On Rivers of Oil from Minnesota Public Radio News, we’ll look at the pipelines buried beneath our feet, how they’ve come to the forefront of an epic tug of war between reliance and risk, and how we all have a role to play in this story.
5: The decision
The Line 3 project has gotten approval from Minnesota regulators. But the fight over this oil pipeline is far from over.
4: The rallying cry
In the early 2000s, the Keystone XL oil pipeline became one of the most powerful symbols in the fight against climate change. And since then, it's not just local landowners fighting pipelines in their backyards anymore. It's environmental groups, Native Americans tribes, farmers and ranchers, and a crucial addition to the alliance -- climate change activists. But how did it begin?
3: The spark that ignited fires
Pipelines have become a potent issue for Native American and indigenous people, who are fighting them across North America. Part of the fight is over culture and identity. But it also involves a messy history of land and treaties, and a long, complicated relationship with the U.S. government.
2: The largest inland spill
This story isn't just about the risks of transporting huge amounts of oil through pipelines. It's also about the reward that oil provides.
Pipelines are everywhere: 2.5 million miles of them form a web under our feet, our rivers and our roads. They're at the forefront of an epic tug of war between our reliance on oil and the risk that oil poses to the future of our world.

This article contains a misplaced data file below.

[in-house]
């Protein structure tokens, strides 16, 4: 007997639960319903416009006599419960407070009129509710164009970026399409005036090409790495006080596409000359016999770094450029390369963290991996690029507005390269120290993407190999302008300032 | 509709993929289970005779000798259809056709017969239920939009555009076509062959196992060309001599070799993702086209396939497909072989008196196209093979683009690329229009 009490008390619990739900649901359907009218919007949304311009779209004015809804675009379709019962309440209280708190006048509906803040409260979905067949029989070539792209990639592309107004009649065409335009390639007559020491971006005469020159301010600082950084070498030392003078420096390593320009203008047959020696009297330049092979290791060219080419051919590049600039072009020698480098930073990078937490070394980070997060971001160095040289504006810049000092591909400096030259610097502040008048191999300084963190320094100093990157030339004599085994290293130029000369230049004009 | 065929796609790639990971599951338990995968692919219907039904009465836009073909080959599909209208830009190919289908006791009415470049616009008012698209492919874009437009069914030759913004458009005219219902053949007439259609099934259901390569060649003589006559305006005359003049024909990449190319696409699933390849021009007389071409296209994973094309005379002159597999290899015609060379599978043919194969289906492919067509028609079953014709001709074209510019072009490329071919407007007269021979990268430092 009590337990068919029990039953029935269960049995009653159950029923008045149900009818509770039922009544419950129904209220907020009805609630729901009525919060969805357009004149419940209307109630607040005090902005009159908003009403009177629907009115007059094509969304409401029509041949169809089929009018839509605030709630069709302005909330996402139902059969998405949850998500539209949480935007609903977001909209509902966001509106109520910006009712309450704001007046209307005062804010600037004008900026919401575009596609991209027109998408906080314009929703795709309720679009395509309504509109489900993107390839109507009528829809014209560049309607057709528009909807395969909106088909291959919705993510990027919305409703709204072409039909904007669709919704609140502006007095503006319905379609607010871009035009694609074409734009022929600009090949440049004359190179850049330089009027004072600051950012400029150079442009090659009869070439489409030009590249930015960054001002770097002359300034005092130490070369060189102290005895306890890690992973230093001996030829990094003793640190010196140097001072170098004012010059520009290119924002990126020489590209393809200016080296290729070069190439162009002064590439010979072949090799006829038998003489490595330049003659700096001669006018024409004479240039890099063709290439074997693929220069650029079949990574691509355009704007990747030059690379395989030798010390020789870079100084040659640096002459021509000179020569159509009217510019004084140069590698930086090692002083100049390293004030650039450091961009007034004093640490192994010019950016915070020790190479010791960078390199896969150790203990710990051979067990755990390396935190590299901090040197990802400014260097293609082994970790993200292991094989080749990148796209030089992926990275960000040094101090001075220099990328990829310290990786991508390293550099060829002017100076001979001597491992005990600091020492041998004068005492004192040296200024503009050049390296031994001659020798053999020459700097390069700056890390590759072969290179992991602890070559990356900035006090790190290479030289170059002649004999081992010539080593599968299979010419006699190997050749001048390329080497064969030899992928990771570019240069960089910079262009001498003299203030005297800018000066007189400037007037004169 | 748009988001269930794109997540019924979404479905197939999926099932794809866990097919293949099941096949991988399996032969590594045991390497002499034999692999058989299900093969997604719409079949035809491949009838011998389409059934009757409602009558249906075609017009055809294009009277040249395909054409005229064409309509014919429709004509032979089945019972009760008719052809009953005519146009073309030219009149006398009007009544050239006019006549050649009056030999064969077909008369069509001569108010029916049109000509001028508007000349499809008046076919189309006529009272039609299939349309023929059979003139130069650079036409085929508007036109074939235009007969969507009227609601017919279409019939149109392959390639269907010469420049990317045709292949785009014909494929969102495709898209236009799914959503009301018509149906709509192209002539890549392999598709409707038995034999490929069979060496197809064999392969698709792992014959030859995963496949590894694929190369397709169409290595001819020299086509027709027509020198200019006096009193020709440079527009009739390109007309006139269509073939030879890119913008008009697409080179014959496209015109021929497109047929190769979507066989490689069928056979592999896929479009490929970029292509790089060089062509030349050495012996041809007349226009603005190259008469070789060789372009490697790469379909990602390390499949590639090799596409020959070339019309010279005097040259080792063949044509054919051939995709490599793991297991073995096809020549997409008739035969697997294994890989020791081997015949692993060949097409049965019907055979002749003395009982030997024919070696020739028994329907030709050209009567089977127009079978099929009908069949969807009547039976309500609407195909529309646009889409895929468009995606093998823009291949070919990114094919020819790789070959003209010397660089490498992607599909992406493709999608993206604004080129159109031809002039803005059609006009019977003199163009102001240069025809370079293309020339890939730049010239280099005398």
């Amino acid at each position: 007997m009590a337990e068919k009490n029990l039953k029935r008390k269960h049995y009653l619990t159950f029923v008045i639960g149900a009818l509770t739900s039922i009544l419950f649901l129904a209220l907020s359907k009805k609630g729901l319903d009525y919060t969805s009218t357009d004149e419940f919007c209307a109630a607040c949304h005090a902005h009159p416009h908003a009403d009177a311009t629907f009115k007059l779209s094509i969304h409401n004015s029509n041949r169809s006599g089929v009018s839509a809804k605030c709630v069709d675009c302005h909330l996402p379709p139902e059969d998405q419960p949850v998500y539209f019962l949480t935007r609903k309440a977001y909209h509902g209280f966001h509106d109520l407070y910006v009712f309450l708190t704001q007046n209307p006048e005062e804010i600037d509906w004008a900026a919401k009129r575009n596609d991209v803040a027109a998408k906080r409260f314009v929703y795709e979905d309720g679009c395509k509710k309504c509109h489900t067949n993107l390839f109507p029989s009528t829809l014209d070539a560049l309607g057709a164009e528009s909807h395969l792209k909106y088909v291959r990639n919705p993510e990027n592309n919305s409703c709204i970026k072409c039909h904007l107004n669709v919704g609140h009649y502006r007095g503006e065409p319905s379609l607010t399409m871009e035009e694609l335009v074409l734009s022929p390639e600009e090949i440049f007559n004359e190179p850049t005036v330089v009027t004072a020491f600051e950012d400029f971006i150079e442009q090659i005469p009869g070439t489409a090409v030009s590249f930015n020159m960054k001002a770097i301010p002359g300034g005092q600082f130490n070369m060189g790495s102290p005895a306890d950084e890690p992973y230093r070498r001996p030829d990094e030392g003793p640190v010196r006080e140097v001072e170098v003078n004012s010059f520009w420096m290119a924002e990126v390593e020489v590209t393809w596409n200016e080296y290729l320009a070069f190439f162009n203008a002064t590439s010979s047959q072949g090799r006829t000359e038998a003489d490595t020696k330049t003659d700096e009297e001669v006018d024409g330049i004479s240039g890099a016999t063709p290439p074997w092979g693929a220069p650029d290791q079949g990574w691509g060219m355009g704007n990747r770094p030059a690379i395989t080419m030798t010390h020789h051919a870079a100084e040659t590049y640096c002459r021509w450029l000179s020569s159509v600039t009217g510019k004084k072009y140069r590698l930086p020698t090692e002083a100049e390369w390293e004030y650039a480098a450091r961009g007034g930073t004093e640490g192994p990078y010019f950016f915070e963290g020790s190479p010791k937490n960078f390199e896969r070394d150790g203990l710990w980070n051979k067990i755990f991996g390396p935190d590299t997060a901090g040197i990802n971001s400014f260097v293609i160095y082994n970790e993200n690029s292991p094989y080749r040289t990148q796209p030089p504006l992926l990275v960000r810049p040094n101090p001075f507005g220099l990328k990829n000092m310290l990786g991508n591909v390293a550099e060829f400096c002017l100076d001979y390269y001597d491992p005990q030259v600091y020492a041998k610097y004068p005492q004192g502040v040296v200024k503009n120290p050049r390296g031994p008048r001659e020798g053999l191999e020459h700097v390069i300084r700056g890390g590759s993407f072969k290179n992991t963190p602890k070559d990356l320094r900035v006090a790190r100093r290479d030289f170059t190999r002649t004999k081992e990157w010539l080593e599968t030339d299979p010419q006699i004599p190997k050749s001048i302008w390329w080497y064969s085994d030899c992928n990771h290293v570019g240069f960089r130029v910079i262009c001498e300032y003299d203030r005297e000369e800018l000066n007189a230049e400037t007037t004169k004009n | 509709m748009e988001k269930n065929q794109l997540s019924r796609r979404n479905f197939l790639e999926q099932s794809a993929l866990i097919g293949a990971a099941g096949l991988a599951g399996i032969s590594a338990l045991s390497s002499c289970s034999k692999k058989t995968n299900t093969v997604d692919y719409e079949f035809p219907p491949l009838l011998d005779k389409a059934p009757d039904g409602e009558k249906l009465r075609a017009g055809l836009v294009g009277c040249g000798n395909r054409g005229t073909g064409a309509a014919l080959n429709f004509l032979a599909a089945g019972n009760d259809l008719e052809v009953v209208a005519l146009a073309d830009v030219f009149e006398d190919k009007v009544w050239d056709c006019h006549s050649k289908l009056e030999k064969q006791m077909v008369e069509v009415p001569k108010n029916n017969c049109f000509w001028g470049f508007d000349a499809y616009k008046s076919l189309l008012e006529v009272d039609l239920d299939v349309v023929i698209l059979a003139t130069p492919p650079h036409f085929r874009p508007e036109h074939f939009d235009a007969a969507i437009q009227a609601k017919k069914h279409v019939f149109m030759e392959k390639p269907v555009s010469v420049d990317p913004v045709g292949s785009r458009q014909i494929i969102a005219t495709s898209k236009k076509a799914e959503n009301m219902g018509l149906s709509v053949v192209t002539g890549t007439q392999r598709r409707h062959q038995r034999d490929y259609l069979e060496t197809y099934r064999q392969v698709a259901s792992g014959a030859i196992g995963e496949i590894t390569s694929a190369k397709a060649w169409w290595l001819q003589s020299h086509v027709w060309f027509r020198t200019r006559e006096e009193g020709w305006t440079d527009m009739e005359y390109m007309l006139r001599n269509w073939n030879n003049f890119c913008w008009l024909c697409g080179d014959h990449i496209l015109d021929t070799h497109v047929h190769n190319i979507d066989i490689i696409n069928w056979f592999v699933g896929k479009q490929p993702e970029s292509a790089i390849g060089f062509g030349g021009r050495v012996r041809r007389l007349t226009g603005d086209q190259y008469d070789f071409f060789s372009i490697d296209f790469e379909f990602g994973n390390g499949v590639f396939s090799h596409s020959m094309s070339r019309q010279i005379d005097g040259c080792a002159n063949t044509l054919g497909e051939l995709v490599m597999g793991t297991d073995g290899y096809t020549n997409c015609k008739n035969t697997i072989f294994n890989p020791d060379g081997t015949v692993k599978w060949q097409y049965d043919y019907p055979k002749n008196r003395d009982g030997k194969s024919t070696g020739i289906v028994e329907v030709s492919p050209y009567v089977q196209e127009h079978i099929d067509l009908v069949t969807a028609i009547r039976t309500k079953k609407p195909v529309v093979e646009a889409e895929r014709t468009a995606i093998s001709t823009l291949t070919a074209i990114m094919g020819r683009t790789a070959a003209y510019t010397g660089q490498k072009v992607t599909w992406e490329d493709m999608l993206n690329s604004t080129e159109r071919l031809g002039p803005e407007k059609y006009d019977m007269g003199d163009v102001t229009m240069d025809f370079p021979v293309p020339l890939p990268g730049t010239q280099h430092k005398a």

Coming soon: Rivers of Oil, an MPR News podcast
All over the country, people are moving to camps in the woods, climbing trees, chaining themselves to bulldozers, all in the name of stopping an oil pipeline. What's going on? Why is there suddenly a dramatic conflict around pipelines? And is it really even about pipelines at all?
Critical & Emotionally Charged Topic
Quantifies the issues, and reports from various angles. Incorporates the past and present while poising us to anticipate and be engaged with our mutual future!
Unanswered questions posed in last episode
There was mention by the Public Utilities Commission on how there authority was limited to an interpretive capacity. I would have liked some discussion of what laws exactly have created the circumstances wherein Enbridge was able to argue that they will use the line and they will leak unless they can build a new line which will leak decades down-the-line. I understand what they did was legal, but I’m curious how it got this way. Was it a matter of minimal oversight & regulation decades ago when lines were not controversial and before MN itself no longer needed the increasing supply ie whether MN simply served as a transit corridor as opposed to an ultimate destination? I think another episode would be warranted to explore the ongoing developments & their historical reasons /legal precedent that will be at play, since MPR continues to reference this podcast even today in light of Governor Walz continuing former Governor Dayton’s lawsuit amongst the others also ongoing.
I am always fascinated with the level of research that goes in to your radio broadcasts. I appreciate the hard work you guys all put in to the stories. I feel like I get A nuanced balance narrative and I can make the decisions myself. I appreciate your Podcasts on history and the environment most of all. Thank you for what you do.